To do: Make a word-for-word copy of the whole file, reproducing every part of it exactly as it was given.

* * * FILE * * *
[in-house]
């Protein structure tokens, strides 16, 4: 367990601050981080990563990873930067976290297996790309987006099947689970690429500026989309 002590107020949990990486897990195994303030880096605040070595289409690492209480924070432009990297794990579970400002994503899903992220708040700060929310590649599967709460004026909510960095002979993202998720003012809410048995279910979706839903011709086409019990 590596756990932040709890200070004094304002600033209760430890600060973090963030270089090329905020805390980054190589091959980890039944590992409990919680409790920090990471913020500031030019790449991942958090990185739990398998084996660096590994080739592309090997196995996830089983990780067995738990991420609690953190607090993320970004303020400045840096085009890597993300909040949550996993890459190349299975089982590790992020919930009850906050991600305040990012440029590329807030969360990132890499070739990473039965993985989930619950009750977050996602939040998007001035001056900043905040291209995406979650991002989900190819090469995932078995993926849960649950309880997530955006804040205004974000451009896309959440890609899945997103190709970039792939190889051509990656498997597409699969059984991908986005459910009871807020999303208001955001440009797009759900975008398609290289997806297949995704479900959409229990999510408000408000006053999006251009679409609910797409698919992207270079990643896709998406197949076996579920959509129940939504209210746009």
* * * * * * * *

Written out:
[in-house]
């Protein structure tokens, strides 16, 4: 367990601050981080990563990873930067976290297996790309987006099947689970690429500026989309 002590107020949990990486897990195994303030880096605040070595289409690492209480924070432009990297794990579970400002994503899903992220708040700060929310590649599967709460004026909510960095002979993202998720003012809410048995279910979706839903011709086409019990 590596756990932040709890200070004094304002600033209760430890600060973090963030270089090329905020805390980054190589091959980890039944590992409990919680409790920090990471913020500031030019790449991942958090990185739990398998084996660096590994080739592309090997196995996830089983990780067995738990991420609690953190607090993320970004303020400045840096085009890597993300909040949550996993890459190349299975089982590790992020919930009850906050991600305040990012440029590329807030969360990132890499070739990473039965993985989930619950009750977050996602939040998007001035001056900043905040291209995406979650991002989900190819090469995932078995993926849960649950309880997530955006804040205004974000451009896309959440890609899945997103190709970039792939190889051509990656498997597409699969059984991908986005459910009871807020999303208001955001440009797009759900975008398609290289997806297949995704479900959409229990999510408000408000006053999006251009679409609910797409698919992207270079990643896709998406197949076996579920959509129940939504209210746009």